This Week in Compliance: Dominican Republic Holds Anti-Corruption March

Laura Sayer

Here’s what’s been going on in the compliance world this week: 


  • Odebrecht’s bribes in Colombia three times larger than previously known: The Brazilian construction firm Odebrecht, which is embroiled in a corruption probe spanning Latin America, has paid at least USD 32.5 million in bribes in Colombia. This represents a threefold increase over the amount of bribes the company admitted to paying two years ago when it struck a plea deal with Brazilian and U.S. authorities. Odebrecht has admitted to bribing dozens of Colombian officials and executives in relation to six government contracts which it won between 2009 and 2014. Nearly three dozen people have already been convicted. Prosecutors said that Odebrecht set up shell companies that submitted invoices for work never performed and used the proceeds of those activities to pay off middlemen and expenses, and the remainder was used for bribes.


  • Former Argentinian President Kirchner appears before judge in corruption probe: Cristina Kirchner, Argentina’s former president, appeared before a judge on Monday as part of a sweeping anti-corruption probe. As part of the probe, over a dozen prominent businessmen and former government officials were arrestedafter La Nacion newspaper reported that millions in bribe money were delivered to Kirchner’s residences during the presidency and that of her late husband Nestor. The driver kept detailed records of the payments, which now form the basis of the investigation. Kirchner has alleged that the case is a judicial witch-hunt aimed at preventing her from winning next year’s election. Eight business leaders have confessed and negotiated plea bargains.
  • Colombia’s former head of anti-corruption pleads guilty to bribery charges: Luis Gustavo Moreno Rivera, Colombia’s former anti-corruption chief, pleaded guilty in a Miami federal court on charges of accepting thousands of dollars in bribes from a Colombian politician last year while in Miami. Moreno and his private attorney received USD 10,000 of cash stuffed in a large manila envelope in exchange for giving the politician confidential information on the politician’s corruption probe. Leonardo Luis Pinilla Gomez, the attorney, also pled guilty in court. According to Colombian news reports, Moreno cooperated with the authorities and his testimony led to the arrests of the former Supreme Court justice as well as other government officials.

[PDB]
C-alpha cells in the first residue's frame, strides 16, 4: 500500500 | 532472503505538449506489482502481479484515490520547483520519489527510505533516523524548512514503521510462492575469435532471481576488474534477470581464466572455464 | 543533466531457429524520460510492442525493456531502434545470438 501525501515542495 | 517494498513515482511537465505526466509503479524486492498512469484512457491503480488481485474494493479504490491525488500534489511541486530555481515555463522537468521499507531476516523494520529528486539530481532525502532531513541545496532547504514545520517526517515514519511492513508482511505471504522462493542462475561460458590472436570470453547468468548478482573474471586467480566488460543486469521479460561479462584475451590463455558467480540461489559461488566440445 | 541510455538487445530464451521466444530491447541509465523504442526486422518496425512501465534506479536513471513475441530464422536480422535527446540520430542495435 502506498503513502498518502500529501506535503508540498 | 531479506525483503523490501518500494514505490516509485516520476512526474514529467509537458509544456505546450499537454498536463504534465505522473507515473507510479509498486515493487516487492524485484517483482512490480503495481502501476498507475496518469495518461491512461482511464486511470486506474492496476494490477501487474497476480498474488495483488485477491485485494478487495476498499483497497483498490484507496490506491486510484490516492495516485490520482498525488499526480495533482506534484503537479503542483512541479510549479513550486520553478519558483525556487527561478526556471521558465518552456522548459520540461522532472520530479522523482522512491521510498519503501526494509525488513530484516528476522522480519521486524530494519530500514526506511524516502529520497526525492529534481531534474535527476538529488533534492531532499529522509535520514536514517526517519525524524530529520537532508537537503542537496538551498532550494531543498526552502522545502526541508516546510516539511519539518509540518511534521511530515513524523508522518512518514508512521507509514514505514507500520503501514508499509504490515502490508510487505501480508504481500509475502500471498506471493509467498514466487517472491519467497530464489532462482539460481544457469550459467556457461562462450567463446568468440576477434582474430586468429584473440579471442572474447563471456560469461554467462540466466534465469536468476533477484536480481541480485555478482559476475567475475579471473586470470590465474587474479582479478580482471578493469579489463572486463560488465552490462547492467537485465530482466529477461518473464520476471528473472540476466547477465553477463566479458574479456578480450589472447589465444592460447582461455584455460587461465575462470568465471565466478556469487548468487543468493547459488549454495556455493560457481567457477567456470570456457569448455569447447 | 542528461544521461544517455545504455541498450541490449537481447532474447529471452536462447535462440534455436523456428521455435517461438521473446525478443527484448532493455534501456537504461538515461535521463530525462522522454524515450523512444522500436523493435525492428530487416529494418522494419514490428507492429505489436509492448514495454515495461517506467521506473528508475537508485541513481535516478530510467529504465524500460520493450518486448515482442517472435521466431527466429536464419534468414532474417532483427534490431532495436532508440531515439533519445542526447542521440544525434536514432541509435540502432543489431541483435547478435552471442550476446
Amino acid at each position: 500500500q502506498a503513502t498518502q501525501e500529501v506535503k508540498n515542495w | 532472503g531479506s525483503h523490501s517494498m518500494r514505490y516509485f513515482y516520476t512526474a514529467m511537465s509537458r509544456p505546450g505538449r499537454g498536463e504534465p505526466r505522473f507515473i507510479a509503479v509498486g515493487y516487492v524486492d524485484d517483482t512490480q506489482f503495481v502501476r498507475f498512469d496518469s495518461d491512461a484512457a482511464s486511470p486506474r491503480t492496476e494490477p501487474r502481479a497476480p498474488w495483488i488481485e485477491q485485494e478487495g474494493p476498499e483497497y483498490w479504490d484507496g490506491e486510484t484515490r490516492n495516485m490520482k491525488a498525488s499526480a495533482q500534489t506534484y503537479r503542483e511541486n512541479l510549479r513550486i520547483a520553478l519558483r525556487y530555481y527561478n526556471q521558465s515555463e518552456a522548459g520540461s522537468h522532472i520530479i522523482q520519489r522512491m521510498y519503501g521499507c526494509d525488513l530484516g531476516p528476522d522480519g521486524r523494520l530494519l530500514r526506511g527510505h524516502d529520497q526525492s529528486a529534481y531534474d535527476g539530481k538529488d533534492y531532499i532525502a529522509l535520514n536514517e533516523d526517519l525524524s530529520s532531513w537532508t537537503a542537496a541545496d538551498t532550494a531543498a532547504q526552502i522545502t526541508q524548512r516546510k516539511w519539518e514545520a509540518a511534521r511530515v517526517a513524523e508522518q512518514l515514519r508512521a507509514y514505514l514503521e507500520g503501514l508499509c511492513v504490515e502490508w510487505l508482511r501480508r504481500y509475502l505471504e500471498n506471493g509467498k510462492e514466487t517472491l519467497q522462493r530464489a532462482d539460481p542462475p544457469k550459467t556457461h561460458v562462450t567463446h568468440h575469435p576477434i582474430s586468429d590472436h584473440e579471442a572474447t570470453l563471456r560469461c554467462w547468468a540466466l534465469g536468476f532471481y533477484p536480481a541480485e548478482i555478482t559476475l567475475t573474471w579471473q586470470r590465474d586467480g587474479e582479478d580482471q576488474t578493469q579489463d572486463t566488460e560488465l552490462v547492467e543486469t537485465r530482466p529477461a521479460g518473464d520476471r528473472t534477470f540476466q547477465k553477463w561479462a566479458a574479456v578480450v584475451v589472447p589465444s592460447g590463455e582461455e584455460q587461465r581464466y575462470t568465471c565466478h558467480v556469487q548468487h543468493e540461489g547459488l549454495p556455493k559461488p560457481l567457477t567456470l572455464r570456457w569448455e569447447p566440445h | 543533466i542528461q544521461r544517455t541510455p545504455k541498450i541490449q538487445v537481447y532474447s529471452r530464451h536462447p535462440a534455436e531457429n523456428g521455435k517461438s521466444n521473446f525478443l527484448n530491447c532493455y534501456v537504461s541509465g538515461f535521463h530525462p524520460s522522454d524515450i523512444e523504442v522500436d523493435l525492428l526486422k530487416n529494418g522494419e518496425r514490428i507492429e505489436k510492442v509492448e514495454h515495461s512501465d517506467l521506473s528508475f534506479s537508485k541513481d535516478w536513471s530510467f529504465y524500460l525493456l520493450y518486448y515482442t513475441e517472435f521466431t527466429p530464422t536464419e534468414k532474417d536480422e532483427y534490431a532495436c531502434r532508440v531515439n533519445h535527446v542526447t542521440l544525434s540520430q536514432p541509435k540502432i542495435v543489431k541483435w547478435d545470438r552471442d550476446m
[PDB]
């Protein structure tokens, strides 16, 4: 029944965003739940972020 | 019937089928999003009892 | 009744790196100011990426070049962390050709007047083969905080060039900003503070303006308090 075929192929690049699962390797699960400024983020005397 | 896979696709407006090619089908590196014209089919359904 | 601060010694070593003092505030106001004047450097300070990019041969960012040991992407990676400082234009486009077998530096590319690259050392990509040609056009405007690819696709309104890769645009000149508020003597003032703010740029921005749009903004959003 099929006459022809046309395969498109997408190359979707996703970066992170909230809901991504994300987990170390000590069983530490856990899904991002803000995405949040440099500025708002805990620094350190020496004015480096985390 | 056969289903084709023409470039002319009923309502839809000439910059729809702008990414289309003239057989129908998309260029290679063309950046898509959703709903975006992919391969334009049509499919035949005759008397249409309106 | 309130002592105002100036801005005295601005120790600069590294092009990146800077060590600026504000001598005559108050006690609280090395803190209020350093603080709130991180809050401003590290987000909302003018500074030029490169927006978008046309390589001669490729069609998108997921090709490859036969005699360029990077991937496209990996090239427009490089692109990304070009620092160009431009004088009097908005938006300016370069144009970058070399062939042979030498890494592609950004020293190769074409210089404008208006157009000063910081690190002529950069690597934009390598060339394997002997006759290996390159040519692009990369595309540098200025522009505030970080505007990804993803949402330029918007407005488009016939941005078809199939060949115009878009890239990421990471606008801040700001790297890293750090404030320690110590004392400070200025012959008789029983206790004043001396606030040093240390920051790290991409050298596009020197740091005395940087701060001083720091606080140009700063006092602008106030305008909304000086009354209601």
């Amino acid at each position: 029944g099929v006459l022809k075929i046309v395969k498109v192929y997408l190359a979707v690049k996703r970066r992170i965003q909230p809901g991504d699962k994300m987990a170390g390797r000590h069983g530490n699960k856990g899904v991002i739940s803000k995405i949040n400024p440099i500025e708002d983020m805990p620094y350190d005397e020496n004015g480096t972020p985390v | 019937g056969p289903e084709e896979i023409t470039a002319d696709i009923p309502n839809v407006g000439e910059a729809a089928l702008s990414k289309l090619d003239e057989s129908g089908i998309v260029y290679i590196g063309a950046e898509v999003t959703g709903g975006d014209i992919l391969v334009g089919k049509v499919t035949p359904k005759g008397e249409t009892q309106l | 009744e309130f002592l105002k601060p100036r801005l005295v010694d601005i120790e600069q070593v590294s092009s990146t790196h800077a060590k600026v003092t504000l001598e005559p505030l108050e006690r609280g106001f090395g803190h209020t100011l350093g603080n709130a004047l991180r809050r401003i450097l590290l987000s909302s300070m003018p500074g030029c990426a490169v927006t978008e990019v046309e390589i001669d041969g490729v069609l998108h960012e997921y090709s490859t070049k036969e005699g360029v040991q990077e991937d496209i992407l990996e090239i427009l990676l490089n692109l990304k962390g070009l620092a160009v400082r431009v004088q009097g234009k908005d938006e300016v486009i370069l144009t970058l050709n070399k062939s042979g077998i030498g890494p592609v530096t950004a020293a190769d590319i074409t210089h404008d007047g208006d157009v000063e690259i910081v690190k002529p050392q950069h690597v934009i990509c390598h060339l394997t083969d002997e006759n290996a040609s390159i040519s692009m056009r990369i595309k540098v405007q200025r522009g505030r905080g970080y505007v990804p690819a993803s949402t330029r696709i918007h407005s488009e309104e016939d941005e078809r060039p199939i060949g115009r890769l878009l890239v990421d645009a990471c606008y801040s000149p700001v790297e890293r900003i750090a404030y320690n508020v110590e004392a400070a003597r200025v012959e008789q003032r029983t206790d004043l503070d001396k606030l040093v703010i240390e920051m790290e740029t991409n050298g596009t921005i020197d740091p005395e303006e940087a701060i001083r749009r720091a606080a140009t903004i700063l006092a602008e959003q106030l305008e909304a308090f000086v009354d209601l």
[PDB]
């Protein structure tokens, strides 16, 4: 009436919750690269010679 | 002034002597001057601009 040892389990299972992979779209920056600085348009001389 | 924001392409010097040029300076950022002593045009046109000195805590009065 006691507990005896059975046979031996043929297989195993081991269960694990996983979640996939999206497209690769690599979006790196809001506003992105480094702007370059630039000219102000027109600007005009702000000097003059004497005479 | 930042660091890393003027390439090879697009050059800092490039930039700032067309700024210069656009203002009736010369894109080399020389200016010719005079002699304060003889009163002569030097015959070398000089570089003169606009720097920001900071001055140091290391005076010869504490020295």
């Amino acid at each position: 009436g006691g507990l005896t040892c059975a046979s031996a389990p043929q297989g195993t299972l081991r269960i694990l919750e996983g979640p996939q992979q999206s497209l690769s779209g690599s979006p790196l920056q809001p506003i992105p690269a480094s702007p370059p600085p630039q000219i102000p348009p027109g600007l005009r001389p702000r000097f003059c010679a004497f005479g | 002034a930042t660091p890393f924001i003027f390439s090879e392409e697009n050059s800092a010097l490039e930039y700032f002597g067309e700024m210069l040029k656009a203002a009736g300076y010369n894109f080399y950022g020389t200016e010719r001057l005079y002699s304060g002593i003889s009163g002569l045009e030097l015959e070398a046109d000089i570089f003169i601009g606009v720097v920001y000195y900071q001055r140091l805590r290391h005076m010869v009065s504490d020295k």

• Dominican Republic holds largest anti-corruption march: Nearly a million people marched through the streets of Santo Domingo on Sunday to demand justice in relation to the corruption allegations against over a dozen current and past Dominican state officials accused of accepting at least USD 92 million in bribes from Odebrecht, the Brazilian construction firm at the heart of corruption allegations spanning the continent. The former director of the national water authority and eleven other government officials appeared in court in May 2017 over allegations they received bribes from the construction company. The protesters allege that current President Medina is protecting previous presidents Mejia and Fernandez whom they allege conducted high-level corruption schemes.


  • Iran Supreme Leader approves setting up anti-corruption courts: Ayatollah Khamenei, Iran’s Supreme Leader approved a request by the judiciary to set up special courts to deal with financial crime. The courts will be directed to impose maximum sentences on “those disrupting and corrupting the economy”. These sentences can include the death penalty and all official and military personnel will be subject to the courts. The decision comes shortly after the Trump administration decided to leave the nuclear deal struck in 2015 and reimpose sanctions.